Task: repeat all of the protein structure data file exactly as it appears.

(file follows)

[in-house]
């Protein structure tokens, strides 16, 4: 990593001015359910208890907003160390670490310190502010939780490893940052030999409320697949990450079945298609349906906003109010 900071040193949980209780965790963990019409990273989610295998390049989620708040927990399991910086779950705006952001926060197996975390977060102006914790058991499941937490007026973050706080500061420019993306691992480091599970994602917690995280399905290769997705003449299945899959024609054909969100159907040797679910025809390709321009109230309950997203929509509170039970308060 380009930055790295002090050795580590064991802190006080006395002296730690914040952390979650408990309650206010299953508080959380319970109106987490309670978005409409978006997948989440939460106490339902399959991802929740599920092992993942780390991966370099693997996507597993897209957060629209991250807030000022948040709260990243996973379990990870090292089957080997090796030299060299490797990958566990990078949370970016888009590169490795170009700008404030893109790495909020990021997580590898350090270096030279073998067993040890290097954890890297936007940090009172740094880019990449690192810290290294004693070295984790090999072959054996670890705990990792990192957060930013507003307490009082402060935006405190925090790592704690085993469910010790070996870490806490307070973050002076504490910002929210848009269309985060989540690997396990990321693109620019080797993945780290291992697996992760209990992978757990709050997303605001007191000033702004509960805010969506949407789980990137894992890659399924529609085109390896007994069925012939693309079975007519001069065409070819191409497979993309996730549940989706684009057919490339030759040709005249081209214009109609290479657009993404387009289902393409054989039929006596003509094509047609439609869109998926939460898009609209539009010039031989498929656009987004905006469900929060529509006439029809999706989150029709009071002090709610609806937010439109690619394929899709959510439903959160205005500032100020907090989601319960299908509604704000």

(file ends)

[in-house]
């Protein structure tokens, strides 16, 4: 990593001015359910208890907003160390670490310190502010939780490893940052030999409320697949990450079945298609349906906003109010 900071040193949980209780965790963990019409990273989610295998390049989620708040927990399991910086779950705006952001926060197996975390977060102006914790058991499941937490007026973050706080500061420019993306691992480091599970994602917690995280399905290769997705003449299945899959024609054909969100159907040797679910025809390709321009109230309950997203929509509170039970308060 380009930055790295002090050795580590064991802190006080006395002296730690914040952390979650408990309650206010299953508080959380319970109106987490309670978005409409978006997948989440939460106490339902399959991802929740599920092992993942780390991966370099693997996507597993897209957060629209991250807030000022948040709260990243996973379990990870090292089957080997090796030299060299490797990958566990990078949370970016888009590169490795170009700008404030893109790495909020990021997580590898350090270096030279073998067993040890290097954890890297936007940090009172740094880019990449690192810290290294004693070295984790090999072959054996670890705990990792990192957060930013507003307490009082402060935006405190925090790592704690085993469910010790070996870490806490307070973050002076504490910002929210848009269309985060989540690997396990990321693109620019080797993945780290291992697996992760209990992978757990709050997303605001007191000033702004509960805010969506949407789980990137894992890659399924529609085109390896007994069925012939693309079975007519001069065409070819191409497979993309996730549940989706684009057919490339030759040709005249081209214009109609290479657009993404387009289902393409054989039929006596003509094509047609439609869109998926939460898009609209539009010039031989498929656009987004905006469900929060529509006439029809999706989150029709009071002090709610609806937010439109690619394929899709959510439903959160205005500032100020907090989601319960299908509604704000």